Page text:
Feb 15, 2011

Maximize your travel

John and I travel compulsively and have since the 1980s. Now that we have retired we are on the road six to seven months a year. Over the years we have developed ways to keep our traveling expenses down.

We belong to an amazing number of customer loyalty programs but try to concentrate on Continental Airlines and their partners. Our credit card also gives us miles on Continental. We are using some of our miles for this winter’s trip. Our other credit card helps to accrue credit at the InterContinental family of hotels which includes Holiday Inns. We picked IC Hotels because they have one of the largest selections of hotels worldwide. We charge everything. The trick with credit cards is to pay them off each month.

We save money by visiting places in the off-season and looking for discounts. There are coupons for US hotels, restaurants and attractions in free booklets at visitor centers and other stops along major highways. Also, most telephone books have a section with coupons.

A guidebook is not only helpful in planning a trip but offers many money-saving tips. Most official tourist office web sites have a list of free things to do. The Hong Kong Tourist Board has wonderful free tours. Museums usually have one day or evening when admission is free. Greeters programs in NYC, Toronto, Chicago, Buenos Aires and several other locations offer excellent free walking tours. We make most of our arrangements ourselves and try to deal locally. Dealing locally helps the local economy especially in third world countries and cuts out the middleman. The Internet is a wonderful thing when planning. If I am unsure about a place I post a question on the forum at Virtualtourist.com. I have received valuable information from other travelers especially with how to get from Point A to Point B.

We travel with our net books so we can plan as we go, e-mailing the family is cheaper than phoning, and we can store our images from our camera. We also save our images on the Kodak Gallery where we can share them with the family and have the pictures waiting for us when we get home.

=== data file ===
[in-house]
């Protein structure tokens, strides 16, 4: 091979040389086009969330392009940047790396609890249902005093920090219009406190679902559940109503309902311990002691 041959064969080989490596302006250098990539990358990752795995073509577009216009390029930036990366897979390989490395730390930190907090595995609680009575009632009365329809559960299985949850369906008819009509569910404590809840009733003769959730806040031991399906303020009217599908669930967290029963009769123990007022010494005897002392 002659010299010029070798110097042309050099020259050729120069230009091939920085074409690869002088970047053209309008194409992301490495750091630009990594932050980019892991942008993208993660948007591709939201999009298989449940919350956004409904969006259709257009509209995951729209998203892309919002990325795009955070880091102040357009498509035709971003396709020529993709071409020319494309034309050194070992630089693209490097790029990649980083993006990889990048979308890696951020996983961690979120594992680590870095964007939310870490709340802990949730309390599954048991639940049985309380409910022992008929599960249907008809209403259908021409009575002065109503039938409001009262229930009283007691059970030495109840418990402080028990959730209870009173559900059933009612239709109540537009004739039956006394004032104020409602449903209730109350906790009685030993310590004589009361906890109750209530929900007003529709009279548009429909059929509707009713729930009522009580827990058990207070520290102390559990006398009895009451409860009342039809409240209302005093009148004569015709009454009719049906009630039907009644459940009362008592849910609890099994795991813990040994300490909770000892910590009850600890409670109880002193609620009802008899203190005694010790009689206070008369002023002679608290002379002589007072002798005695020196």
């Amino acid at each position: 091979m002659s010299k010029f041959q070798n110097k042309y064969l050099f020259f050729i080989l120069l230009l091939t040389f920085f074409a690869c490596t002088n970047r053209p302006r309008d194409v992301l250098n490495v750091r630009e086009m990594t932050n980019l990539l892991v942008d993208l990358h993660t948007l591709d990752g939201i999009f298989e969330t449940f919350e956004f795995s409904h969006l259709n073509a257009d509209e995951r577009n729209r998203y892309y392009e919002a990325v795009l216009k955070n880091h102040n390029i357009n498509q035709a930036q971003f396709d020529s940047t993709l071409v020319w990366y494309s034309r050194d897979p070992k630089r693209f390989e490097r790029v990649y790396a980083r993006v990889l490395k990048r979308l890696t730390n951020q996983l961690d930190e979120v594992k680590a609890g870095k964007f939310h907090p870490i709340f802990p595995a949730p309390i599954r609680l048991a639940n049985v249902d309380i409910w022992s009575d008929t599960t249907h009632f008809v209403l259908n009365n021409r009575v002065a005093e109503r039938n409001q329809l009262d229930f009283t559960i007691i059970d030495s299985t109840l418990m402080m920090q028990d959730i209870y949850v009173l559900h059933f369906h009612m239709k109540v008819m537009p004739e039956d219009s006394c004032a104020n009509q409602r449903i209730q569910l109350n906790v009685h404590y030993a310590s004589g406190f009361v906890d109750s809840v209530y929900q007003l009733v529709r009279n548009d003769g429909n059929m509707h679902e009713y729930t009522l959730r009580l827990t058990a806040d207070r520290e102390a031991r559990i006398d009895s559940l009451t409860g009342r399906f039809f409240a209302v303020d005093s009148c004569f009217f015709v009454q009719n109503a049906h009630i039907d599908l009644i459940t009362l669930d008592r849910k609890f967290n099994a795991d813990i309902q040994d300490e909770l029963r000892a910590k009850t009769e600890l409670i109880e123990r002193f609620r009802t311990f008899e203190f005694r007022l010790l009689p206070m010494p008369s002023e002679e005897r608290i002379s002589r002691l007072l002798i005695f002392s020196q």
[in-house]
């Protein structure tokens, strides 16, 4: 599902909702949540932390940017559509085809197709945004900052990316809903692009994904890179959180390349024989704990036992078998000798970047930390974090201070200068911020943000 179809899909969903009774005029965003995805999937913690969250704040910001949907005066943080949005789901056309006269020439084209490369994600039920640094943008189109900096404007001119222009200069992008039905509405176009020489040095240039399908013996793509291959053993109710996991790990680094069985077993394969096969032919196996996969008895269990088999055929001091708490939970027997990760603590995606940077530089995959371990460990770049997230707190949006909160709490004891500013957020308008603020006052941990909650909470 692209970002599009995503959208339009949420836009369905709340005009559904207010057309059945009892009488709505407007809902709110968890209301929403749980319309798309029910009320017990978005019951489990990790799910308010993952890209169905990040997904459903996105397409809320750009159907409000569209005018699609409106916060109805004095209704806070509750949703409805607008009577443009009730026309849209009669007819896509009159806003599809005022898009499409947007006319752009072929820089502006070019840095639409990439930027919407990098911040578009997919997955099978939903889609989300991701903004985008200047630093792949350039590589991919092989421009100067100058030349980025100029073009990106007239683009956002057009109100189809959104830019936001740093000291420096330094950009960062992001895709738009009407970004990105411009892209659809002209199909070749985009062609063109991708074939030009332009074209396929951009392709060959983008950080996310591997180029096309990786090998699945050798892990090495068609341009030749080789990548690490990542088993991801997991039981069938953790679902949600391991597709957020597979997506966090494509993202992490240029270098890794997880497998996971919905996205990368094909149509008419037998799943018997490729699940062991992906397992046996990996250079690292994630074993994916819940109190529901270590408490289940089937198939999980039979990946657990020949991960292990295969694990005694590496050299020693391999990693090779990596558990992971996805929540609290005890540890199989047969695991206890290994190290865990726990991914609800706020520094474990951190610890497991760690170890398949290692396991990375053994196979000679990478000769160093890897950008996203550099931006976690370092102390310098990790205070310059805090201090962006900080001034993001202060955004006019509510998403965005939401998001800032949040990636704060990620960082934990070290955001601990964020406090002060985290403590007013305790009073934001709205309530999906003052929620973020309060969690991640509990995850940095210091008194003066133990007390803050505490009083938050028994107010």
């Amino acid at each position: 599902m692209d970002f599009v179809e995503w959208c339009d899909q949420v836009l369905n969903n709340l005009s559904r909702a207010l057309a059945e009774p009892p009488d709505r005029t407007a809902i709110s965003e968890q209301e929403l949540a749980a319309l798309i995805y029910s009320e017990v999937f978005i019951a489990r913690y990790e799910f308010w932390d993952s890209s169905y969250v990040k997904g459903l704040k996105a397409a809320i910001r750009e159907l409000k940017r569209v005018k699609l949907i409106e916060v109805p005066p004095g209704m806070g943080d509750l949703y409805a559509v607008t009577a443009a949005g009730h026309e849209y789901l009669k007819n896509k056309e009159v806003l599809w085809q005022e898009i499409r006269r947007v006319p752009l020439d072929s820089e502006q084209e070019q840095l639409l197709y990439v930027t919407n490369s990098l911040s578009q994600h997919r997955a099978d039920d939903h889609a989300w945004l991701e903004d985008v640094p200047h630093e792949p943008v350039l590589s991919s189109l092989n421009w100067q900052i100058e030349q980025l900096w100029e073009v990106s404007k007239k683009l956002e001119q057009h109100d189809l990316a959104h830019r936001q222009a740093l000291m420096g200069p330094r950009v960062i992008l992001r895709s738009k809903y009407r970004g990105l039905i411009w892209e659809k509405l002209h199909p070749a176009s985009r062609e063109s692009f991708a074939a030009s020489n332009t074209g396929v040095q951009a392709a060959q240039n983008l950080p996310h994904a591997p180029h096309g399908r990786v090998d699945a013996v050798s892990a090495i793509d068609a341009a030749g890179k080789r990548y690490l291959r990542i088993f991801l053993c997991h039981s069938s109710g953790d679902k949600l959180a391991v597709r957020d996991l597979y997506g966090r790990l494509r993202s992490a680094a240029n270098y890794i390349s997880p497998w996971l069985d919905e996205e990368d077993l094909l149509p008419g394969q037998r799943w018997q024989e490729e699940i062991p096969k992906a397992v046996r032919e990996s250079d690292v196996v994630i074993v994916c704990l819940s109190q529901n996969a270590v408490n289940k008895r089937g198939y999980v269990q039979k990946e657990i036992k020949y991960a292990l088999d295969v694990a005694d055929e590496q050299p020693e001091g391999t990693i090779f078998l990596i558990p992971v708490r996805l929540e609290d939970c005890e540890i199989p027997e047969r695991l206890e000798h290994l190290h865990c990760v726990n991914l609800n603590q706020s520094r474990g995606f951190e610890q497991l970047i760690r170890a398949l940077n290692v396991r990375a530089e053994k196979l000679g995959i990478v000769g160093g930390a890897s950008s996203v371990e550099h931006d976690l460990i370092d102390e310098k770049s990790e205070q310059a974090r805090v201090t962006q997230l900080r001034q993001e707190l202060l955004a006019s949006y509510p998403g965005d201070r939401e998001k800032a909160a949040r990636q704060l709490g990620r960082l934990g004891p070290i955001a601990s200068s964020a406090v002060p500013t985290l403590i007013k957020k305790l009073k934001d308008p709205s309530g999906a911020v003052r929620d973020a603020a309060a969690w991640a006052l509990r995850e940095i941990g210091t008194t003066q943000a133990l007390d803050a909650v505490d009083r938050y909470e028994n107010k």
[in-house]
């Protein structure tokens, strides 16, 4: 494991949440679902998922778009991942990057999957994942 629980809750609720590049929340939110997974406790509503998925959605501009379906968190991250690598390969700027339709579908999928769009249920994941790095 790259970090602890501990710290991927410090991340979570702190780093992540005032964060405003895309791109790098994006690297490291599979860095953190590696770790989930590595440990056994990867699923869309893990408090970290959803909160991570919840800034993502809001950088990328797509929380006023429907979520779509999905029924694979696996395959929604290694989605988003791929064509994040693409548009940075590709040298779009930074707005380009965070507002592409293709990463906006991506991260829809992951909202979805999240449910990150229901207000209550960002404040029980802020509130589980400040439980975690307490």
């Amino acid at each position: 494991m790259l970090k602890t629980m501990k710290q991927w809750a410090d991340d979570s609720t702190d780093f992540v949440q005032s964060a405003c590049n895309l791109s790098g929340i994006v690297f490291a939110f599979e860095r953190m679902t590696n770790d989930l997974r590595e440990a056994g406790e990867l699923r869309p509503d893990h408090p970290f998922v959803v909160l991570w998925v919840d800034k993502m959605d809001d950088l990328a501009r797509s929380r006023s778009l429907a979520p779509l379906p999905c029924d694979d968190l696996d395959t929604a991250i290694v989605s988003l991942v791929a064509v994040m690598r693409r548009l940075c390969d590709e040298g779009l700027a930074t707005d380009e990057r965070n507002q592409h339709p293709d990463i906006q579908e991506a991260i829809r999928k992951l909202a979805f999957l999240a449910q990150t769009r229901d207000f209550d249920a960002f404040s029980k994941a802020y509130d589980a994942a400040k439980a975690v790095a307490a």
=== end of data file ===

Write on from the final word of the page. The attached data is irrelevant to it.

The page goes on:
Connecting with the local people enhances travel. Ask the hotel receptionist about farmer’s markets, school performances, and other local events. There are “meet-the-people” web sites. We like to visit schools.

In the United States we love to letterbox especially with the grandchildren. There are thousands of secret boxes hidden all over the United States including Oswego County. Go to letterboxing.org, click on a location, and then follow the clues. They usually end up at an interesting location.

Eating out can be expensive. We don’t eat out every night when we are home nor do we when traveling. Most hotels provide breakfast. Buying a sandwich to eat in a local park is not only inexpensive but is restful. For dinner most evenings we get something from a local deli or store. Some of our favorite meals have been on the patio or balcony of our hotel.

Before we head to a foreign country we print out a Financial Cheat Sheet from a money conversion site so we know the value of the money we are dealing with.
Travel, like everything else, is a matter of priorities. There are, and were, many things we did not do or purchase so there was money for travel.